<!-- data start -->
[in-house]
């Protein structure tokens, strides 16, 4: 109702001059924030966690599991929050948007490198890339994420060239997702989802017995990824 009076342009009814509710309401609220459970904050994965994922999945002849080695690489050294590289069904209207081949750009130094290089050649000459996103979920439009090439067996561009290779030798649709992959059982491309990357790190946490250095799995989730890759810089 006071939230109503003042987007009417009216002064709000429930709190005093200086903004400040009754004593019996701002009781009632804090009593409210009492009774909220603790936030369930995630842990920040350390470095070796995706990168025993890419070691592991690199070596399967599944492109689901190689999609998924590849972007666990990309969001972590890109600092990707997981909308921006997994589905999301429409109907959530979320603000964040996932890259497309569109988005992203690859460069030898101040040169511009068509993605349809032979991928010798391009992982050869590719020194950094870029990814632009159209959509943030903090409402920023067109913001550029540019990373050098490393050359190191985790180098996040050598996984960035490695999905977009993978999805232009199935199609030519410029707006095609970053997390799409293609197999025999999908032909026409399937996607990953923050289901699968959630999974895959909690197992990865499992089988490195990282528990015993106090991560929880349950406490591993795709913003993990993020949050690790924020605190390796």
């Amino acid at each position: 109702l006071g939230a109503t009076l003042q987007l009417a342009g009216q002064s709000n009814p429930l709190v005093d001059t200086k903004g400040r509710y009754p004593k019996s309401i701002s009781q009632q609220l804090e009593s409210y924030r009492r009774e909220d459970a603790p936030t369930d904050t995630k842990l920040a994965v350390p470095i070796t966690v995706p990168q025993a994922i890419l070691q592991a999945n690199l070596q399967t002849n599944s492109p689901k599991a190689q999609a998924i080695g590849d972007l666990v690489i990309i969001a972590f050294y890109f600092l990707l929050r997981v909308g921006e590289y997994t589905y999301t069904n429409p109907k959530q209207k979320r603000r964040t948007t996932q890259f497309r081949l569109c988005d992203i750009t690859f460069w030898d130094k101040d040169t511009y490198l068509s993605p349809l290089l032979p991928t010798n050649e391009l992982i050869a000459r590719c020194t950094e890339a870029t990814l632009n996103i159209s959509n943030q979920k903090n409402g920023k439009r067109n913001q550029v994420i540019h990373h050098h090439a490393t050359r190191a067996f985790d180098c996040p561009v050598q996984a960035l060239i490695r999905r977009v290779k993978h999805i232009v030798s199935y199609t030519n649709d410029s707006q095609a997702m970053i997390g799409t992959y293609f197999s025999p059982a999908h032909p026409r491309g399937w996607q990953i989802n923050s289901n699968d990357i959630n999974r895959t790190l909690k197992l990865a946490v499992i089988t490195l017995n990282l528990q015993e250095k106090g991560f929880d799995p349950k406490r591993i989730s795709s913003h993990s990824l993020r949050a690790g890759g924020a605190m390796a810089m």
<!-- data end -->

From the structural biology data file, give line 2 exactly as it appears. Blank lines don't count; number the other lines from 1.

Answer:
């Protein structure tokens, strides 16, 4: 109702001059924030966690599991929050948007490198890339994420060239997702989802017995990824 009076342009009814509710309401609220459970904050994965994922999945002849080695690489050294590289069904209207081949750009130094290089050649000459996103979920439009090439067996561009290779030798649709992959059982491309990357790190946490250095799995989730890759810089 006071939230109503003042987007009417009216002064709000429930709190005093200086903004400040009754004593019996701002009781009632804090009593409210009492009774909220603790936030369930995630842990920040350390470095070796995706990168025993890419070691592991690199070596399967599944492109689901190689999609998924590849972007666990990309969001972590890109600092990707997981909308921006997994589905999301429409109907959530979320603000964040996932890259497309569109988005992203690859460069030898101040040169511009068509993605349809032979991928010798391009992982050869590719020194950094870029990814632009159209959509943030903090409402920023067109913001550029540019990373050098490393050359190191985790180098996040050598996984960035490695999905977009993978999805232009199935199609030519410029707006095609970053997390799409293609197999025999999908032909026409399937996607990953923050289901699968959630999974895959909690197992990865499992089988490195990282528990015993106090991560929880349950406490591993795709913003993990993020949050690790924020605190390796």